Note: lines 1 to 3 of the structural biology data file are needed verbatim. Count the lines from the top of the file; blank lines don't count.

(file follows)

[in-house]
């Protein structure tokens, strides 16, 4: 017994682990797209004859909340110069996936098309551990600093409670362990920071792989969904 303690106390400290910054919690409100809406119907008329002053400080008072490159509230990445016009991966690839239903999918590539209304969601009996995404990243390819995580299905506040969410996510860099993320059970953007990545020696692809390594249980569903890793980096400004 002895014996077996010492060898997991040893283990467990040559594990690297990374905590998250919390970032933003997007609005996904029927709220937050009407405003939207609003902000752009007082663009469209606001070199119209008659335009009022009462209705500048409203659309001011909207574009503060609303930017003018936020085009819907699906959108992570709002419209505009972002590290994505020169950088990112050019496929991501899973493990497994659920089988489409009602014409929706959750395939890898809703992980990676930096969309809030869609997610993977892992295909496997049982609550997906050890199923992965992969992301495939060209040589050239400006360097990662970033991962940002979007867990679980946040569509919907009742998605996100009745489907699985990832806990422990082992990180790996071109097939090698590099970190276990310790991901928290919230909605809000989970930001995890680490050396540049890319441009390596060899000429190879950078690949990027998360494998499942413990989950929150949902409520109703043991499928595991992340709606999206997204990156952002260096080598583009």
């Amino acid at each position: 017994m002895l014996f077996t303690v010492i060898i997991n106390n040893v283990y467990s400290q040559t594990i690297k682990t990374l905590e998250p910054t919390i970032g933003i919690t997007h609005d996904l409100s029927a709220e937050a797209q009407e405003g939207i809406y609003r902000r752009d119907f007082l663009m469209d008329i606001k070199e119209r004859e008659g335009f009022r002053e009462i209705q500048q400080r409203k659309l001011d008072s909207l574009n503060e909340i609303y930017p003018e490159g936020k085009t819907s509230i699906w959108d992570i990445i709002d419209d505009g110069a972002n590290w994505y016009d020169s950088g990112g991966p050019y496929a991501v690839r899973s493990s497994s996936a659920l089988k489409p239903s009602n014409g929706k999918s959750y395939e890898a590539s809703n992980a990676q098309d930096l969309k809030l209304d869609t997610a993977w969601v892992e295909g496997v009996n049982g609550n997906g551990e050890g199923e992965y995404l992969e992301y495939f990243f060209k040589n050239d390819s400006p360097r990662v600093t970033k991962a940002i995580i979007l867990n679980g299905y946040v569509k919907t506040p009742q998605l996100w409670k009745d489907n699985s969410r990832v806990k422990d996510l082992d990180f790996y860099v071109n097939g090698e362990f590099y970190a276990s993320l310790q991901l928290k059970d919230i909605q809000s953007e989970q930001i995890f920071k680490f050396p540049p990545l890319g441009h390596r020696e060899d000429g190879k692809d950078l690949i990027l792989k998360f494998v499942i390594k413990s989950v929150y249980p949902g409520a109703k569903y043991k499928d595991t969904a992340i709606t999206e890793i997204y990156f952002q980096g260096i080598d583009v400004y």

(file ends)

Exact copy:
[in-house]
């Protein structure tokens, strides 16, 4: 017994682990797209004859909340110069996936098309551990600093409670362990920071792989969904 303690106390400290910054919690409100809406119907008329002053400080008072490159509230990445016009991966690839239903999918590539209304969601009996995404990243390819995580299905506040969410996510860099993320059970953007990545020696692809390594249980569903890793980096400004 002895014996077996010492060898997991040893283990467990040559594990690297990374905590998250919390970032933003997007609005996904029927709220937050009407405003939207609003902000752009007082663009469209606001070199119209008659335009009022009462209705500048409203659309001011909207574009503060609303930017003018936020085009819907699906959108992570709002419209505009972002590290994505020169950088990112050019496929991501899973493990497994659920089988489409009602014409929706959750395939890898809703992980990676930096969309809030869609997610993977892992295909496997049982609550997906050890199923992965992969992301495939060209040589050239400006360097990662970033991962940002979007867990679980946040569509919907009742998605996100009745489907699985990832806990422990082992990180790996071109097939090698590099970190276990310790991901928290919230909605809000989970930001995890680490050396540049890319441009390596060899000429190879950078690949990027998360494998499942413990989950929150949902409520109703043991499928595991992340709606999206997204990156952002260096080598583009």
């Amino acid at each position: 017994m002895l014996f077996t303690v010492i060898i997991n106390n040893v283990y467990s400290q040559t594990i690297k682990t990374l905590e998250p910054t919390i970032g933003i919690t997007h609005d996904l409100s029927a709220e937050a797209q009407e405003g939207i809406y609003r902000r752009d119907f007082l663009m469209d008329i606001k070199e119209r004859e008659g335009f009022r002053e009462i209705q500048q400080r409203k659309l001011d008072s909207l574009n503060e909340i609303y930017p003018e490159g936020k085009t819907s509230i699906w959108d992570i990445i709002d419209d505009g110069a972002n590290w994505y016009d020169s950088g990112g991966p050019y496929a991501v690839r899973s493990s497994s996936a659920l089988k489409p239903s009602n014409g929706k999918s959750y395939e890898a590539s809703n992980a990676q098309d930096l969309k809030l209304d869609t997610a993977w969601v892992e295909g496997v009996n049982g609550n997906g551990e050890g199923e992965y995404l992969e992301y495939f990243f060209k040589n050239d390819s400006p360097r990662v600093t970033k991962a940002i995580i979007l867990n679980g299905y946040v569509k919907t506040p009742q998605l996100w409670k009745d489907n699985s969410r990832v806990k422990d996510l082992d990180f790996y860099v071109n097939g090698e362990f590099y970190a276990s993320l310790q991901l928290k059970d919230i909605q809000s953007e989970q930001i995890f920071k680490f050396p540049p990545l890319g441009h390596r020696e060899d000429g190879k692809d950078l690949i990027l792989k998360f494998v499942i390594k413990s989950v929150y249980p949902g409520a109703k569903y043991k499928d595991t969904a992340i709606t999206e890793i997204y990156f952002q980096g260096i080598d583009v400004y």